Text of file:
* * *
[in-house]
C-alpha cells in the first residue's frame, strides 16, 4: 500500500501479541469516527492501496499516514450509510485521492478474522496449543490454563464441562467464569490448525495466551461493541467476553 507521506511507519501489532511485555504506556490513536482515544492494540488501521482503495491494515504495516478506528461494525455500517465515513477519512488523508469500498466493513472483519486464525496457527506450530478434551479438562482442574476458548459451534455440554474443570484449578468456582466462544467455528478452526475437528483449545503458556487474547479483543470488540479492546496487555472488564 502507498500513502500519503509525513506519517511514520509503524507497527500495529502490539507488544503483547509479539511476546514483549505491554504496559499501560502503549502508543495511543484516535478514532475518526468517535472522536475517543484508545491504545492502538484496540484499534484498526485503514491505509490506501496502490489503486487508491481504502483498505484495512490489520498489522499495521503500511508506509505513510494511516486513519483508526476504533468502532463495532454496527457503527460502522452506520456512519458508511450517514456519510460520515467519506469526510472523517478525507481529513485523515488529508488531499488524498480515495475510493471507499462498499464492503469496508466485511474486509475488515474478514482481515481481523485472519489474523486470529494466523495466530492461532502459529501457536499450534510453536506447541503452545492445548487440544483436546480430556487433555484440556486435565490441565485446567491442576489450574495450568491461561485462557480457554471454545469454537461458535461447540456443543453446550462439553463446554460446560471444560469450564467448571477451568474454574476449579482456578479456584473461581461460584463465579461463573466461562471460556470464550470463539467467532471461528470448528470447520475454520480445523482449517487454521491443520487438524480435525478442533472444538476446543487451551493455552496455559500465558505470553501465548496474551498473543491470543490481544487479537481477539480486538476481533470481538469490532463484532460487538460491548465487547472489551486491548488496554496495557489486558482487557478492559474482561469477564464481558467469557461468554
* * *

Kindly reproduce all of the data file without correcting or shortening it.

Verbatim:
[in-house]
C-alpha cells in the first residue's frame, strides 16, 4: 500500500501479541469516527492501496499516514450509510485521492478474522496449543490454563464441562467464569490448525495466551461493541467476553 507521506511507519501489532511485555504506556490513536482515544492494540488501521482503495491494515504495516478506528461494525455500517465515513477519512488523508469500498466493513472483519486464525496457527506450530478434551479438562482442574476458548459451534455440554474443570484449578468456582466462544467455528478452526475437528483449545503458556487474547479483543470488540479492546496487555472488564 502507498500513502500519503509525513506519517511514520509503524507497527500495529502490539507488544503483547509479539511476546514483549505491554504496559499501560502503549502508543495511543484516535478514532475518526468517535472522536475517543484508545491504545492502538484496540484499534484498526485503514491505509490506501496502490489503486487508491481504502483498505484495512490489520498489522499495521503500511508506509505513510494511516486513519483508526476504533468502532463495532454496527457503527460502522452506520456512519458508511450517514456519510460520515467519506469526510472523517478525507481529513485523515488529508488531499488524498480515495475510493471507499462498499464492503469496508466485511474486509475488515474478514482481515481481523485472519489474523486470529494466523495466530492461532502459529501457536499450534510453536506447541503452545492445548487440544483436546480430556487433555484440556486435565490441565485446567491442576489450574495450568491461561485462557480457554471454545469454537461458535461447540456443543453446550462439553463446554460446560471444560469450564467448571477451568474454574476449579482456578479456584473461581461460584463465579461463573466461562471460556470464550470463539467467532471461528470448528470447520475454520480445523482449517487454521491443520487438524480435525478442533472444538476446543487451551493455552496455559500465558505470553501465548496474551498473543491470543490481544487479537481477539480486538476481533470481538469490532463484532460487538460491548465487547472489551486491548488496554496495557489486558482487557478492559474482561469477564464481558467469557461468554